Beginning with a focus on the ethical foundations of caregiving in health and expanding towards problems of ethics and justice implicated in a range of issues, this book develops and expands the notion of care itself and its connection to practice.
Organised around the themes of culture as a restraint on caregiving in different social contexts and situations, innovative methods in healthcare, and the way in which culture works to position care as part of a rhetorical approach to dependency, responsibility, and justice, The Ethics of Care presents case studies examining institutional responses to end-of-life issues, the notion of informed consent, biomedicine, indigenous rights and postcolonialism in care and theoretical approaches to the concept of care.
Offering discussions from a variety of disciplinary approaches, including sociology, communication, and social theory, as well as hermeneutics, phenomenology, and deconstruction, this book will appeal to scholars across the social sciences with interests in healthcare, medicine, justice and the question of how we think about care as a notion and social form, and how this is related to practice.
Table of Contents
Introduction: The Dialectic of Care (Alan Blum)
Part 1: Institutional Contraints, Consent and End-of-life
1. Informed Consent and the Social Regulation of Caregiver Involvement in End-of-life Care (Diego Llovet)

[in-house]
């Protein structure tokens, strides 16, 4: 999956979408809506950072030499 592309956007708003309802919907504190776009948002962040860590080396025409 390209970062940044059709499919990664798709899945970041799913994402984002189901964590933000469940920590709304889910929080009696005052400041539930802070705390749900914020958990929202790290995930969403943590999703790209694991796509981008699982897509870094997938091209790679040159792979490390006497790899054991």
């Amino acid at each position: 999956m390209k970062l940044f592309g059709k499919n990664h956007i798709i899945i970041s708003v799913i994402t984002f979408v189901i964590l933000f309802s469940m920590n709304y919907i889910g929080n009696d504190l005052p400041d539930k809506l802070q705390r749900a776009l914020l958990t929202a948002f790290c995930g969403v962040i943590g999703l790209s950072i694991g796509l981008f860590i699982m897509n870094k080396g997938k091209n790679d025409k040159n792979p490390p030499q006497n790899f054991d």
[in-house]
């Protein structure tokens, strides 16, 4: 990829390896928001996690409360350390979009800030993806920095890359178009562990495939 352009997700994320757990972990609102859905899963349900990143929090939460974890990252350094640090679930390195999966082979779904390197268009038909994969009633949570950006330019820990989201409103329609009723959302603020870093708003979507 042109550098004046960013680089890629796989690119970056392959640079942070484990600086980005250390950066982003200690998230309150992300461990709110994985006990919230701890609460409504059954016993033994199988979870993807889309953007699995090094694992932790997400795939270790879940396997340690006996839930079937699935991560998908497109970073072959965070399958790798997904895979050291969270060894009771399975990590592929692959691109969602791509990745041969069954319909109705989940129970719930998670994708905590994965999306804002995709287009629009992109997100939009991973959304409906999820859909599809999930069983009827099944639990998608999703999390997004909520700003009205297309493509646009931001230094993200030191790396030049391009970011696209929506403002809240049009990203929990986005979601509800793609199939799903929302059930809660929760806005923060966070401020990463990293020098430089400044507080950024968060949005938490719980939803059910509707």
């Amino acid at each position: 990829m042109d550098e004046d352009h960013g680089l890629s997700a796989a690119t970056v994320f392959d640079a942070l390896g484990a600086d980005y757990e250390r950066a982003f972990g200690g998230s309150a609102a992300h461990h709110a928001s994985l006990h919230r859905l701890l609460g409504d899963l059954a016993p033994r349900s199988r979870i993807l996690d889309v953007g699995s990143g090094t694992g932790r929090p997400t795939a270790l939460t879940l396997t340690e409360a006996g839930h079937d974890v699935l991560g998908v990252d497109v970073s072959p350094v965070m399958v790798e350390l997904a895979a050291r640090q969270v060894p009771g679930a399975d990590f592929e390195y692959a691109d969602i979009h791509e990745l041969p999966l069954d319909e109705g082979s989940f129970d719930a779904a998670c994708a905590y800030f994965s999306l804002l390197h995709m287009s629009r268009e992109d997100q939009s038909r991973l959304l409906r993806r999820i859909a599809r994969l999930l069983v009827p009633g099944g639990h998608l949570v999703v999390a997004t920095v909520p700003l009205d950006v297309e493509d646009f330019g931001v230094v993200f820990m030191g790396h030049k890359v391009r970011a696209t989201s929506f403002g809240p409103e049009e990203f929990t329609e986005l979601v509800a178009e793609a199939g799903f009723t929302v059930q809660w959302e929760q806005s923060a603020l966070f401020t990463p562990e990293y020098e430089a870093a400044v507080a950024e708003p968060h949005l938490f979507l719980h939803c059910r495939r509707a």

2. Judgement, Care and Informed Consent (Philip Walsh)
3. End-of-life Conflicts, the Law and Arendt's Political Thinking (Kieran Bonner)
Part 2: Biomedicine, Social Services and Reparation in the Postcolony
4. The Time of a Life: Ethics and Care in the Case of a Young First Nations Girl (Stuart J. Murray and Tad Lemieux)
5. Community Development Amongst Urban Aboriginals: Case Study of the Healing of the Seven Generations Canoe Project (Ginette Lafraniere)
6. Postcolonial Negotiations: Care, Aboriginal Rights, and the Challenge of Democracy (David Lynes)
Part 3: Communication, Ethical Collisions and the Realities of Care
7. End-of-life as a Symbolic Order: Age in an Era of Mechanical Reproduction (Alan Blum)
8. Good Patient-Bad Patient: The Ethical Imaginary of Cancer (Deborah Lynn Steinberg)
9. The Clinical Epistemology of Ludwig Binswanger (1881-1966): Psychiatry as a Science of the Singular (Elisabetta Basso)
10. Critique of Solution-focused Brief Therapy (Carlos Neves)
11. Rethinking the Concept of Care (Han Zhang)
Afterword: Care, Giving: An Ethical Critique (Stuart J. Murray)
Alan Blum is Executive Director of the Culture of Cities Centre and Senior Professor of Sociology and Communication and Culture at York University, Canada. He is the author of The Grey Zone in Health and Illness, Theorizing and The Imaginative Structure of the City, and co-author of On the Beginning of Social Inquiry and Self-Reflection in the Arts and Sciences.
Stuart J. Murray is Associate Professor and Canada Research Chair in Rhetoric & Ethics in the Department of English Language & Literature and the Department of Health Sciences at Carleton University, Canada. He is co-editor of Critical Interventions in the Ethics of Healthcare: Challenging the Principle of Autonomy in Bioethics.